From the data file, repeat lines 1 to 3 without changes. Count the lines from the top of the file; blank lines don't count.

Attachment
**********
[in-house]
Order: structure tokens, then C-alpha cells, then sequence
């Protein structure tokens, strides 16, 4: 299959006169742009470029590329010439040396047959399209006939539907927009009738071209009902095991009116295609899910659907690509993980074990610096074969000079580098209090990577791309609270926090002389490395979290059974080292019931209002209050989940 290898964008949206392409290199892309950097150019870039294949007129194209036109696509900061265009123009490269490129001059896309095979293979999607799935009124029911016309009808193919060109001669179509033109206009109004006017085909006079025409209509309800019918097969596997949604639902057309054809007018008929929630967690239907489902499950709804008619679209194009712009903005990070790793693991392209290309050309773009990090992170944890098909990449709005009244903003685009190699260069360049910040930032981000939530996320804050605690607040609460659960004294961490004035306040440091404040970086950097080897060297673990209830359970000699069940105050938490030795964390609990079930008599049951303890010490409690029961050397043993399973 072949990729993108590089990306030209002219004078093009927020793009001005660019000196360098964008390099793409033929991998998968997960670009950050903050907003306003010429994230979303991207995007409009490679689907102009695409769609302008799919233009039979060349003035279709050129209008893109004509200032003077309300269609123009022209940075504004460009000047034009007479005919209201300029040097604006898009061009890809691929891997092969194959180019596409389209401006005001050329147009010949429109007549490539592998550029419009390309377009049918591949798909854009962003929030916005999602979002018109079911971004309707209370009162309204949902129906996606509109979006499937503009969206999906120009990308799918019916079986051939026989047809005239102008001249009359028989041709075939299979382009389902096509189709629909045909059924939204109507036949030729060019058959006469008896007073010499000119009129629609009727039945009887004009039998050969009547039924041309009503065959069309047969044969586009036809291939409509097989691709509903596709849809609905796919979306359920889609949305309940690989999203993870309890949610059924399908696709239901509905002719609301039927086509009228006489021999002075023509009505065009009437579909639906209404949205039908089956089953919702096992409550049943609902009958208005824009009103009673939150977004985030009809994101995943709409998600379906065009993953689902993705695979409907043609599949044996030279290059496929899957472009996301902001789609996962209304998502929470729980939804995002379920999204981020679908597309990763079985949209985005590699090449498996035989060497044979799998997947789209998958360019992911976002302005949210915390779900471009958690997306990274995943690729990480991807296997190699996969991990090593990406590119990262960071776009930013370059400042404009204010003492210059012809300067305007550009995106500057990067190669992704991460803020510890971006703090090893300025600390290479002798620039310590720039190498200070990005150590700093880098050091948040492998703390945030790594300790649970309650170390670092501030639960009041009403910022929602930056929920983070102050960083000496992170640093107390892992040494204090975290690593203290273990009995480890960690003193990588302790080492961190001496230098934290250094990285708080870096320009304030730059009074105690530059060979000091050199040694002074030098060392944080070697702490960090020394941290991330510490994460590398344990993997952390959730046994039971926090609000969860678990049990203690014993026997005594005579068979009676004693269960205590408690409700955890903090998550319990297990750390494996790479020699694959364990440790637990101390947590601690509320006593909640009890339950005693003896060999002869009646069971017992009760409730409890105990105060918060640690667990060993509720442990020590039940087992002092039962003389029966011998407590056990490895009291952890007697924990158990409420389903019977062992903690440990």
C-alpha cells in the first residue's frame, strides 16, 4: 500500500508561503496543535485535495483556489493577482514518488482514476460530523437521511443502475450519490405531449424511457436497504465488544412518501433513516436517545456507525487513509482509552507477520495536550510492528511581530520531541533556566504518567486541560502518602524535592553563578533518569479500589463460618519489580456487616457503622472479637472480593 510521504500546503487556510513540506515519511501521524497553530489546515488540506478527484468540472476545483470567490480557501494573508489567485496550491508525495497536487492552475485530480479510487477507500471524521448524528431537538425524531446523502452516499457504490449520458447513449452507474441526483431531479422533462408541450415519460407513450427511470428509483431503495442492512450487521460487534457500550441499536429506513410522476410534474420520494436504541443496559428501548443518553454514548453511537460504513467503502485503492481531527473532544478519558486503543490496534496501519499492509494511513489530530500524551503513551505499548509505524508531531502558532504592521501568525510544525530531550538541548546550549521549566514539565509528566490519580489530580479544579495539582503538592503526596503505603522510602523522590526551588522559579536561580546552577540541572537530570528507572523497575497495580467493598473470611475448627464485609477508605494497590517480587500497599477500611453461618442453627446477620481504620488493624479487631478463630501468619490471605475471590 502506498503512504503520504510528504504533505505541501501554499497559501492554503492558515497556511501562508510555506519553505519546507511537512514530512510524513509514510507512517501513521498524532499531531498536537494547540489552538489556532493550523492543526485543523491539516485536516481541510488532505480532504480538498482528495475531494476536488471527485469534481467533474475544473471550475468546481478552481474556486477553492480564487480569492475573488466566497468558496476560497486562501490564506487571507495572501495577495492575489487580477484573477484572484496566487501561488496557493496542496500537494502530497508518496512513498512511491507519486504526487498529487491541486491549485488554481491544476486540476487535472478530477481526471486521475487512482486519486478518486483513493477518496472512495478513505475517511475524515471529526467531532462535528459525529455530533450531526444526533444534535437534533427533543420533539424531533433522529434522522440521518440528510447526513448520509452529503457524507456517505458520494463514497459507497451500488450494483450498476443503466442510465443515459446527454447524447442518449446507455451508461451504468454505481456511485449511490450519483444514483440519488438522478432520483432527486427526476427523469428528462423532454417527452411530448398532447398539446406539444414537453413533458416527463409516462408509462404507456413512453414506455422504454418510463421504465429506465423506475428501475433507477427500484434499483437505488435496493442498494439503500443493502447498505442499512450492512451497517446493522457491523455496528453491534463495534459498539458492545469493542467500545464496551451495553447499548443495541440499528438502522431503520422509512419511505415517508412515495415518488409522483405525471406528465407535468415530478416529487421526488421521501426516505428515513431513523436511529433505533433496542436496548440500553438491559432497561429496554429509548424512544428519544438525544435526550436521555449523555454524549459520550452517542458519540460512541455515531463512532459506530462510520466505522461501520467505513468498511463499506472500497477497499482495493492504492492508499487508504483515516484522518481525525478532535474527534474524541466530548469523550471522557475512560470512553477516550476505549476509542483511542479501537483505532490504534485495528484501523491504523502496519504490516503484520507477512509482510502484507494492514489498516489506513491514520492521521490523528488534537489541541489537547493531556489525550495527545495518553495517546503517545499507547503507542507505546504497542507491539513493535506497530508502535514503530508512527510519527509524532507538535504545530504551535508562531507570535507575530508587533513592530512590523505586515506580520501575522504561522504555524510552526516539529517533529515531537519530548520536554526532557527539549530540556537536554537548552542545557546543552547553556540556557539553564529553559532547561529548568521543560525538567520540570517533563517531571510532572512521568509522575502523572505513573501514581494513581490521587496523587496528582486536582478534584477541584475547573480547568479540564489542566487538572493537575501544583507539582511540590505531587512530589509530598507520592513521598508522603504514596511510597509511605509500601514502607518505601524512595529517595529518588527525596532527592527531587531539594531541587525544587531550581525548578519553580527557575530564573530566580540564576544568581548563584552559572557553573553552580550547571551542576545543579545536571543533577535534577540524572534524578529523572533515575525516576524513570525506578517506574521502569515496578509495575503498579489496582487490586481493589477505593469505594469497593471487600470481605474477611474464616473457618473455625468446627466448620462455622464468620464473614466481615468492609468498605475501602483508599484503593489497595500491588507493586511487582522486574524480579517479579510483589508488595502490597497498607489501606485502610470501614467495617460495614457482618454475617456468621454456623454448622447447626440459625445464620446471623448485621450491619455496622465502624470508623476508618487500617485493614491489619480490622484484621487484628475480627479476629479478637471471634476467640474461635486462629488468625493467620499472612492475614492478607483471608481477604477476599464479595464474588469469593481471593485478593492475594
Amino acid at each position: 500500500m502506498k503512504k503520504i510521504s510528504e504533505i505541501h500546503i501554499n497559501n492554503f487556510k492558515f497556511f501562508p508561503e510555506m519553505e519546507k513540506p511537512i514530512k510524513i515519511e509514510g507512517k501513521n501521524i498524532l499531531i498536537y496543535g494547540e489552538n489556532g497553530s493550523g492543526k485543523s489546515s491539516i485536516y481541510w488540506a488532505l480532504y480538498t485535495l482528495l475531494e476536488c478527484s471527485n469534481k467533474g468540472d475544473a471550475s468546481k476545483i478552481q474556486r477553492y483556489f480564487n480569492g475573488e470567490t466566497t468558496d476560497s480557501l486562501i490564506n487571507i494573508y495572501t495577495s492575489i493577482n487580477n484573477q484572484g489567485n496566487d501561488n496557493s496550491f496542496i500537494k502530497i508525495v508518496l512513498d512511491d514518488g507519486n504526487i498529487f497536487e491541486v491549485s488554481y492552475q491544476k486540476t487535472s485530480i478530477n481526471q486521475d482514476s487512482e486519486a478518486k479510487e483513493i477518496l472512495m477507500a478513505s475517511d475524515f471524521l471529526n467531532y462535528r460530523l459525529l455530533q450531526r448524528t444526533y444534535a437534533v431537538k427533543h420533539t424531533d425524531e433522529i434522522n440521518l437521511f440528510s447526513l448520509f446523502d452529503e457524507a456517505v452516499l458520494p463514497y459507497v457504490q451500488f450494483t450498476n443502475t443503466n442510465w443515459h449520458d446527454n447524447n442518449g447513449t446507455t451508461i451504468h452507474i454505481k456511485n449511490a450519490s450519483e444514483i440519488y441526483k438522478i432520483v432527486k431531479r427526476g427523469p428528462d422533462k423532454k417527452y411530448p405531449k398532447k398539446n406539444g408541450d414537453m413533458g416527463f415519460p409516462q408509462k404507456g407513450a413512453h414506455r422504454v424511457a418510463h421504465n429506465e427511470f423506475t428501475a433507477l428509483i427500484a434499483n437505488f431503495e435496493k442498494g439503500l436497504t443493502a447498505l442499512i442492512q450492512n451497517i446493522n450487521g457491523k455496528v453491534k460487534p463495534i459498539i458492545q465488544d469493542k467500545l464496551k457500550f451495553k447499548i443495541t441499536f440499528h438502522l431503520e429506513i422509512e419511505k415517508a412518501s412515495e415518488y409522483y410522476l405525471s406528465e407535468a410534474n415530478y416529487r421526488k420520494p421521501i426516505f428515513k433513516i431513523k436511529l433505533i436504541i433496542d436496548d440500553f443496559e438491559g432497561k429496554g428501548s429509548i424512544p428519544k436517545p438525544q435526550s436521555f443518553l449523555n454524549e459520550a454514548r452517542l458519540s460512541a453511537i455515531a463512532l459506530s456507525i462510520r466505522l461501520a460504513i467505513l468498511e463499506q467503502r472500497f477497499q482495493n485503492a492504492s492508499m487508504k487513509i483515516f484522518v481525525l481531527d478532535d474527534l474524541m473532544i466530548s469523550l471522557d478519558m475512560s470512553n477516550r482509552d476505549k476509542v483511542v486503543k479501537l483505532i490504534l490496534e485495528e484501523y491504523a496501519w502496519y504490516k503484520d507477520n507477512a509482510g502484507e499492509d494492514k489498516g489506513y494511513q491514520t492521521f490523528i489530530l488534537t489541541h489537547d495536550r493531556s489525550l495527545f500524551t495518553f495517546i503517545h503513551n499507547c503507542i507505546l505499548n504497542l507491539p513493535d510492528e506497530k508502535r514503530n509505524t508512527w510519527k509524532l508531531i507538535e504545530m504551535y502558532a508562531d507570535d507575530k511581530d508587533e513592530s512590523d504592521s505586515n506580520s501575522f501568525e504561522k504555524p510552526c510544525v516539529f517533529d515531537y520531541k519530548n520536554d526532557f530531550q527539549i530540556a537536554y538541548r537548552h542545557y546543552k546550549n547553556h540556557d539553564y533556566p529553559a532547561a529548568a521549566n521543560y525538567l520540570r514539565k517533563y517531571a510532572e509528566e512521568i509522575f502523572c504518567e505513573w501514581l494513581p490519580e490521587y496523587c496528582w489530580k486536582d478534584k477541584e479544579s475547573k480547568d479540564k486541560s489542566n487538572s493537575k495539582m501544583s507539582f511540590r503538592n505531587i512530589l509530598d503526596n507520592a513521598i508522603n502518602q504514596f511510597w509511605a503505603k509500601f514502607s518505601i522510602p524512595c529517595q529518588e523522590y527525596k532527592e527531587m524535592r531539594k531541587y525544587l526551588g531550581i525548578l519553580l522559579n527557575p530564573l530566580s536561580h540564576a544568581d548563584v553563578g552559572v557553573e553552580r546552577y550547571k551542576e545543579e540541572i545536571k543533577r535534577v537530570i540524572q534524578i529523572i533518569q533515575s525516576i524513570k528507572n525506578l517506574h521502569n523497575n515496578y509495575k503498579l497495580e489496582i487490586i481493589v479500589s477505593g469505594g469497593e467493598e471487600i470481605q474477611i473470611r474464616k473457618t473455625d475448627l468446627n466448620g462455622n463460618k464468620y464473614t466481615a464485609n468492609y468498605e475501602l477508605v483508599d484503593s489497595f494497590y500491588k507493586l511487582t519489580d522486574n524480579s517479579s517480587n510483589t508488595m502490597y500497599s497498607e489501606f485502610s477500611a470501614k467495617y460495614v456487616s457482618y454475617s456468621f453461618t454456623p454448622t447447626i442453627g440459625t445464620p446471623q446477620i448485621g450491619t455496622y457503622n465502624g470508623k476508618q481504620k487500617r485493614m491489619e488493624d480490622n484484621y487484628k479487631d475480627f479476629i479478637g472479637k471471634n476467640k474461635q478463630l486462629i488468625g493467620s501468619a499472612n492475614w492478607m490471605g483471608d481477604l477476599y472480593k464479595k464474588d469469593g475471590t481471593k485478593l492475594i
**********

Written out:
[in-house]
Order: structure tokens, then C-alpha cells, then sequence
């Protein structure tokens, strides 16, 4: 299959006169742009470029590329010439040396047959399209006939539907927009009738071209009902095991009116295609899910659907690509993980074990610096074969000079580098209090990577791309609270926090002389490395979290059974080292019931209002209050989940 290898964008949206392409290199892309950097150019870039294949007129194209036109696509900061265009123009490269490129001059896309095979293979999607799935009124029911016309009808193919060109001669179509033109206009109004006017085909006079025409209509309800019918097969596997949604639902057309054809007018008929929630967690239907489902499950709804008619679209194009712009903005990070790793693991392209290309050309773009990090992170944890098909990449709005009244903003685009190699260069360049910040930032981000939530996320804050605690607040609460659960004294961490004035306040440091404040970086950097080897060297673990209830359970000699069940105050938490030795964390609990079930008599049951303890010490409690029961050397043993399973 072949990729993108590089990306030209002219004078093009927020793009001005660019000196360098964008390099793409033929991998998968997960670009950050903050907003306003010429994230979303991207995007409009490679689907102009695409769609302008799919233009039979060349003035279709050129209008893109004509200032003077309300269609123009022209940075504004460009000047034009007479005919209201300029040097604006898009061009890809691929891997092969194959180019596409389209401006005001050329147009010949429109007549490539592998550029419009390309377009049918591949798909854009962003929030916005999602979002018109079911971004309707209370009162309204949902129906996606509109979006499937503009969206999906120009990308799918019916079986051939026989047809005239102008001249009359028989041709075939299979382009389902096509189709629909045909059924939204109507036949030729060019058959006469008896007073010499000119009129629609009727039945009887004009039998050969009547039924041309009503065959069309047969044969586009036809291939409509097989691709509903596709849809609905796919979306359920889609949305309940690989999203993870309890949610059924399908696709239901509905002719609301039927086509009228006489021999002075023509009505065009009437579909639906209404949205039908089956089953919702096992409550049943609902009958208005824009009103009673939150977004985030009809994101995943709409998600379906065009993953689902993705695979409907043609599949044996030279290059496929899957472009996301902001789609996962209304998502929470729980939804995002379920999204981020679908597309990763079985949209985005590699090449498996035989060497044979799998997947789209998958360019992911976002302005949210915390779900471009958690997306990274995943690729990480991807296997190699996969991990090593990406590119990262960071776009930013370059400042404009204010003492210059012809300067305007550009995106500057990067190669992704991460803020510890971006703090090893300025600390290479002798620039310590720039190498200070990005150590700093880098050091948040492998703390945030790594300790649970309650170390670092501030639960009041009403910022929602930056929920983070102050960083000496992170640093107390892992040494204090975290690593203290273990009995480890960690003193990588302790080492961190001496230098934290250094990285708080870096320009304030730059009074105690530059060979000091050199040694002074030098060392944080070697702490960090020394941290991330510490994460590398344990993997952390959730046994039971926090609000969860678990049990203690014993026997005594005579068979009676004693269960205590408690409700955890903090998550319990297990750390494996790479020699694959364990440790637990101390947590601690509320006593909640009890339950005693003896060999002869009646069971017992009760409730409890105990105060918060640690667990060993509720442990020590039940087992002092039962003389029966011998407590056990490895009291952890007697924990158990409420389903019977062992903690440990």